Demand in IoT is expected to be driven by three vertical industries: automotive, utility and security applications.
High growth sectors to 2021, are likely to include smart home technologies, airport facilities automation, electric vehicle charging and in-store contextual marketing.
- Embedded analytics, artificial intelligence (AI), behavioural analytics and predictive analytics are emerging trends in data analytics.
- Data centre customers are migrating from co-location services and managed hosting to cloud services.
- Cloud providers are the fastest growing segment of most Australian data centre providers.
- Spending in the cloud government segment will rise as the government pushes its cloud-first agenda.
- Demand in IoT will be driven by automotive, utility and security applications.
- High growth IoT sectors include smart home technologies, airport facilities automation, electric vehicle charging and in-store contextual marketing.
Key companies mentioned in this report:
Airtrunk, Canberra Data Centre (CDC), Australia Data Centres, Telstra, Optus, HP, Macquarie Telecom, Datacom Systems, Global Switch, Fujitsu, Hewlett Packard, Equinix, NextDC, Polaris, Digital Realty, IXnet, Metronode, Nextgen Networks, Vocus, Optus, Telstra, IBM, Vodafone, CSIRO, Jasper, Bechtel, UniSA, Cobra, ARTC, Sydney Water, Sense-T.
Table of Contents
1. Trends and developments in data analytics
- 1.1 Smart societies based on Big Data, Artificial Intelligence and Deep Learning
- 1.1.1 The proposition
- 1.1.2 Philosophy and science
- 1.1.3 Social and economic developments
- 1.1.4 Are we reaching another breaking point?
- 1.1.5 Solutions by using information technology to increase our intelligence
- 1.1.6 Examples of developments
- 1.1.7 Conclusion
- 1.2 The data analytics market in Australia
- 1.2.1 Big Data - Data Analytics
- 1.2.2 Key trends and Developments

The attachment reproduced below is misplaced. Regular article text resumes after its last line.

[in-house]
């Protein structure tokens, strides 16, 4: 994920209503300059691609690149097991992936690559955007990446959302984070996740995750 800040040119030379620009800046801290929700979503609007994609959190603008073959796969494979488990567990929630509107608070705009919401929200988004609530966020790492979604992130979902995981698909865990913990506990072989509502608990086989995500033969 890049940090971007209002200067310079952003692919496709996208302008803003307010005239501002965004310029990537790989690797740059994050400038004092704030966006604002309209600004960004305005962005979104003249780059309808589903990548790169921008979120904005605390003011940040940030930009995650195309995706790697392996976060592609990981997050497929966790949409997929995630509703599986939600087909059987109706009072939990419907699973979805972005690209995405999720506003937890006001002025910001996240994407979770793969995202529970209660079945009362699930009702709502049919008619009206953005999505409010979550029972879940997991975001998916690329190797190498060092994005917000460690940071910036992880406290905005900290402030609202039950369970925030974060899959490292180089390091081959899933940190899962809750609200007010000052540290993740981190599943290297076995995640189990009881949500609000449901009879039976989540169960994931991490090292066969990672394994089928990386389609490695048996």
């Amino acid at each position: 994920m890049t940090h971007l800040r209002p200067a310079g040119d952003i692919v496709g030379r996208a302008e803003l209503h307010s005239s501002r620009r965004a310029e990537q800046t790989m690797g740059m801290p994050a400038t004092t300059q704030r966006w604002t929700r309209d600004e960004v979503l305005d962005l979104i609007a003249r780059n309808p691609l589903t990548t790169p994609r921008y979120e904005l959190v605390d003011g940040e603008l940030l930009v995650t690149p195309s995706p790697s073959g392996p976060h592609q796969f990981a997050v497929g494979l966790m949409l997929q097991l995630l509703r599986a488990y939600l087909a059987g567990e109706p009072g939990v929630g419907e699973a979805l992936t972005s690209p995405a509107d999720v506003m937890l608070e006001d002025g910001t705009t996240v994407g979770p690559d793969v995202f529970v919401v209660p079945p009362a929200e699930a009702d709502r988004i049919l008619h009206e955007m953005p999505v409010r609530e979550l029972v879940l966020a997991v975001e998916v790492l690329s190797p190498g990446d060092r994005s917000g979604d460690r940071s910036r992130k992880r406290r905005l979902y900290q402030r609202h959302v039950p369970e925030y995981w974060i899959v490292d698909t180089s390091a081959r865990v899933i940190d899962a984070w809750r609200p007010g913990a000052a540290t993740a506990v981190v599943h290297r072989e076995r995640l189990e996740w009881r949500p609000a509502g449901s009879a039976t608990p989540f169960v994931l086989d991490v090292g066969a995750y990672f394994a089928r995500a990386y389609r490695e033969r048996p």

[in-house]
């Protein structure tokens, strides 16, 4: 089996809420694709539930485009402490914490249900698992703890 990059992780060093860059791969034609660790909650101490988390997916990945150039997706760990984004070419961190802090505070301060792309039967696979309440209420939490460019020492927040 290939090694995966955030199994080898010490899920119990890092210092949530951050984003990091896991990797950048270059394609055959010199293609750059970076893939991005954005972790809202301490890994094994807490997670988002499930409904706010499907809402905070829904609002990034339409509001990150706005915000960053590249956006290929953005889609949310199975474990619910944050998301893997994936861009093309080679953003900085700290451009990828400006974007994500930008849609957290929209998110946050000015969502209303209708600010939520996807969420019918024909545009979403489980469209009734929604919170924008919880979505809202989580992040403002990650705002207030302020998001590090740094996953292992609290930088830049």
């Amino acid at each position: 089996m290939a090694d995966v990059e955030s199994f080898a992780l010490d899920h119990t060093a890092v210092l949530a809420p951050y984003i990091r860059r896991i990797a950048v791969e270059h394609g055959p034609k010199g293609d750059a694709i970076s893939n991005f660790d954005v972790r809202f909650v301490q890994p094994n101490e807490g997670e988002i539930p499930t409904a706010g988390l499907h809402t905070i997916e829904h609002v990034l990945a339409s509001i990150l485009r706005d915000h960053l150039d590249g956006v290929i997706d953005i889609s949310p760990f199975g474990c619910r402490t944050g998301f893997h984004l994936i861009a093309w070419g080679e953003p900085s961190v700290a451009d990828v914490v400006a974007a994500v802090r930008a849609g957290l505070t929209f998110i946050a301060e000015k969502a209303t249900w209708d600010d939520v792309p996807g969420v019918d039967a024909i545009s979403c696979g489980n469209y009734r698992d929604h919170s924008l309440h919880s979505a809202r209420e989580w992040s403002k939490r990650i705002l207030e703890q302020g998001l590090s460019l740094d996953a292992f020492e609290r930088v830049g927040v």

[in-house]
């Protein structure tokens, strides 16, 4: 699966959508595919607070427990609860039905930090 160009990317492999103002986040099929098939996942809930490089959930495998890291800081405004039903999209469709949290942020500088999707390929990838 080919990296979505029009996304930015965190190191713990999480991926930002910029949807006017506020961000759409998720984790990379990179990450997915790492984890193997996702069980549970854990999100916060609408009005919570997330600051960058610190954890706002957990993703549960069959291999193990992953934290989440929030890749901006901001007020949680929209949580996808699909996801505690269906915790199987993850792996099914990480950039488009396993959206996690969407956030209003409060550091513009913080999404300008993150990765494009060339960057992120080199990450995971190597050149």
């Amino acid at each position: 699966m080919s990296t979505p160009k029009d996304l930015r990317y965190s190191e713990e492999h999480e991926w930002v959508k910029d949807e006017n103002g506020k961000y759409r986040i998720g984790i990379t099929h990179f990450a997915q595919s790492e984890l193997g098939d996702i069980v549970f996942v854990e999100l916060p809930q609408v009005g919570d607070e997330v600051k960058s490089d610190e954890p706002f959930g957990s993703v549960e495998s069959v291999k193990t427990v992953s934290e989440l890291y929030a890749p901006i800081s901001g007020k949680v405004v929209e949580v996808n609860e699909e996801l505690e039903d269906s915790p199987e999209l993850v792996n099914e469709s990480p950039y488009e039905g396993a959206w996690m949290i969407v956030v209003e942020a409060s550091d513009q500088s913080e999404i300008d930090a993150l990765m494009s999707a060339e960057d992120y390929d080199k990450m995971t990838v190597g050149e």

2. Cloud technology trends and statistics 2016
- 2.1 The cloud computing revolution
- 2.2 As-a-Service offerings
- 2.2.1 Infrastructure-as-a-Service (IaaS)
- 2.2.2 Software-as-a-service (SaaS)
- 2.3 Cloud computing market - analysis
- 2.4 Cloud computing for government
- 2.4.1 Governments around the world adopting cloud services (g-clouds)
3. Data centres in Australia
- 3.1 Market overview
- 3.2 Market Statistics
- 3.3 The changing market of data centres - market analysis
- 3.3.1 Datacentre market analysis
- 3.3.2 Emerging Data Centre Challenges
- 3.3.3 Selective outsourcing
- 3.3.4 Glimpses of the future
- 3.3.5 Infrastructure requirements
- 3.4 Emerging Data Centre Trends
- 3.4.1 Growing importance of Regional Data Centres
- 3.4.2 Increased Usage of Managed Hosting to Cloud Services
- 3.4.3 High-Density Data Centre Requirements
- 3.4.4 Consolidation to Larger, More Efficient Data Centres
- 3.4.5 Cloud Providers Driving the Growth of Data Centre Ecosystems
- 3.5 Wider Industry Trends and developments
- 3.5.1 Call centres to go digital
- 3.5.2 Software-defined data centres (SDD)
- 3.6 Internet Exchanges
- 3.6.1 Overview
- 3.6.2 Neutral IXs
- 3.7 Points of Interconnect (POI)
- 3.8 Network Attached Storage (NAS)
- 3.9 Major Players
- 3.9.1 Australian Data Centres
- 3.9.2 The Australian Liquidity Centre (ALC)
- 3.9.3 Canberra Data Centres (CDC)
- 3.9.4 Datacom
- 3.9.5 Digital Pacific
- 3.9.6 Digital Realty
- 3.9.7 Equinix
- 3.9.8 Fujitsu Australia
- 3.9.9 Geraldton datacentre
- 3.9.10 Global Switch
- 3.9.11 Hewlett-Packard (HP)
- 3.9.12 LiveOps
- 3.9.13 IBM Australia
- 3.9.14 Macquarie Telecom
- 3.9.15 Metronode
- 3.9.16 NEXTDC
- 3.9.17 Polaris Data Centre
- 3.9.18 Rackspace
- 3.9.19 Redcloud
- 3.9.20 Syncom
- 3.9.21 Telstra / PacNet
- 3.9.22 Verizon
- 3.9.23 Vocus Communications
- 3.9.24 YourDC - Adelaide
4. The IoT and M2M market
- 4.1 Global trends
- 4.1.1 Analysis of the M2M and IoT market